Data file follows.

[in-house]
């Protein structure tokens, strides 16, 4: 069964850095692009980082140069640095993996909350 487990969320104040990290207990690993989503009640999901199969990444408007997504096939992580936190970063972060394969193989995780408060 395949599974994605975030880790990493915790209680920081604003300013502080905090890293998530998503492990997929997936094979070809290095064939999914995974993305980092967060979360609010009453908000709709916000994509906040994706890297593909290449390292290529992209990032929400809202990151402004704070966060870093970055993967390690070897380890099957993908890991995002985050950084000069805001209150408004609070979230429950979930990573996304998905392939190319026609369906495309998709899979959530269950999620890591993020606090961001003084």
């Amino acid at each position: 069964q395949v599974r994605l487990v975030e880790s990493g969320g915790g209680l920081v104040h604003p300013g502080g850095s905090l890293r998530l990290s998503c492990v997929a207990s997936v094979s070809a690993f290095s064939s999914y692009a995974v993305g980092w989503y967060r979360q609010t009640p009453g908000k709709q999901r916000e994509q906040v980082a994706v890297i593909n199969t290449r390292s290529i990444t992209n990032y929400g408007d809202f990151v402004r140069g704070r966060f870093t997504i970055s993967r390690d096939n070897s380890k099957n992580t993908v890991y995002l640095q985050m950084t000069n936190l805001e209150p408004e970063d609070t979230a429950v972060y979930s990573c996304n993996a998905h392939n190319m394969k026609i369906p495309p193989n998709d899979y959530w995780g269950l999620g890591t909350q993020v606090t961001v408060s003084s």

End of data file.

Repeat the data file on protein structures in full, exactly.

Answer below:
[in-house]
């Protein structure tokens, strides 16, 4: 069964850095692009980082140069640095993996909350 487990969320104040990290207990690993989503009640999901199969990444408007997504096939992580936190970063972060394969193989995780408060 395949599974994605975030880790990493915790209680920081604003300013502080905090890293998530998503492990997929997936094979070809290095064939999914995974993305980092967060979360609010009453908000709709916000994509906040994706890297593909290449390292290529992209990032929400809202990151402004704070966060870093970055993967390690070897380890099957993908890991995002985050950084000069805001209150408004609070979230429950979930990573996304998905392939190319026609369906495309998709899979959530269950999620890591993020606090961001003084």
């Amino acid at each position: 069964q395949v599974r994605l487990v975030e880790s990493g969320g915790g209680l920081v104040h604003p300013g502080g850095s905090l890293r998530l990290s998503c492990v997929a207990s997936v094979s070809a690993f290095s064939s999914y692009a995974v993305g980092w989503y967060r979360q609010t009640p009453g908000k709709q999901r916000e994509q906040v980082a994706v890297i593909n199969t290449r390292s290529i990444t992209n990032y929400g408007d809202f990151v402004r140069g704070r966060f870093t997504i970055s993967r390690d096939n070897s380890k099957n992580t993908v890991y995002l640095q985050m950084t000069n936190l805001e209150p408004e970063d609070t979230a429950v972060y979930s990573c996304n993996a998905h392939n190319m394969k026609i369906p495309p193989n998709d899979y959530w995780g269950l999620g890591t909350q993020v606090t961001v408060s003084s």